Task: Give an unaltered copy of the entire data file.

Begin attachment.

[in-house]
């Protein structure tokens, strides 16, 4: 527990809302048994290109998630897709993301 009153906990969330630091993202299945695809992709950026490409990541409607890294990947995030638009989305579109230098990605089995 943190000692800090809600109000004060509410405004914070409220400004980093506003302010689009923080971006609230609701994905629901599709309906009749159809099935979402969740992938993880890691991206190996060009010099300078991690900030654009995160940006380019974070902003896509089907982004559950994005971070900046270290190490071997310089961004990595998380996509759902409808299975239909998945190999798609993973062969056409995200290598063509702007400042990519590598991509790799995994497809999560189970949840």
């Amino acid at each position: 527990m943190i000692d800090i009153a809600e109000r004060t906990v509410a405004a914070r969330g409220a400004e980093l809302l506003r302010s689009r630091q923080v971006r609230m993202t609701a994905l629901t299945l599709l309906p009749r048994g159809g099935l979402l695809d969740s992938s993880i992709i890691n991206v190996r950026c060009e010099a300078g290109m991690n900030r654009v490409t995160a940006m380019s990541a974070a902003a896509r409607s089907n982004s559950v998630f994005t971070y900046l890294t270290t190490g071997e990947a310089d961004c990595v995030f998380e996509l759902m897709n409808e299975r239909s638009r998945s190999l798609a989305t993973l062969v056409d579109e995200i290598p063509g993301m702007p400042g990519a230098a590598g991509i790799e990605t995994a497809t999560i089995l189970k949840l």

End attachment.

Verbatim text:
[in-house]
């Protein structure tokens, strides 16, 4: 527990809302048994290109998630897709993301 009153906990969330630091993202299945695809992709950026490409990541409607890294990947995030638009989305579109230098990605089995 943190000692800090809600109000004060509410405004914070409220400004980093506003302010689009923080971006609230609701994905629901599709309906009749159809099935979402969740992938993880890691991206190996060009010099300078991690900030654009995160940006380019974070902003896509089907982004559950994005971070900046270290190490071997310089961004990595998380996509759902409808299975239909998945190999798609993973062969056409995200290598063509702007400042990519590598991509790799995994497809999560189970949840």
């Amino acid at each position: 527990m943190i000692d800090i009153a809600e109000r004060t906990v509410a405004a914070r969330g409220a400004e980093l809302l506003r302010s689009r630091q923080v971006r609230m993202t609701a994905l629901t299945l599709l309906p009749r048994g159809g099935l979402l695809d969740s992938s993880i992709i890691n991206v190996r950026c060009e010099a300078g290109m991690n900030r654009v490409t995160a940006m380019s990541a974070a902003a896509r409607s089907n982004s559950v998630f994005t971070y900046l890294t270290t190490g071997e990947a310089d961004c990595v995030f998380e996509l759902m897709n409808e299975r239909s638009r998945s190999l798609a989305t993973l062969v056409d579109e995200i290598p063509g993301m702007p400042g990519a230098a590598g991509i790799e990605t995994a497809t999560i089995l189970k949840l």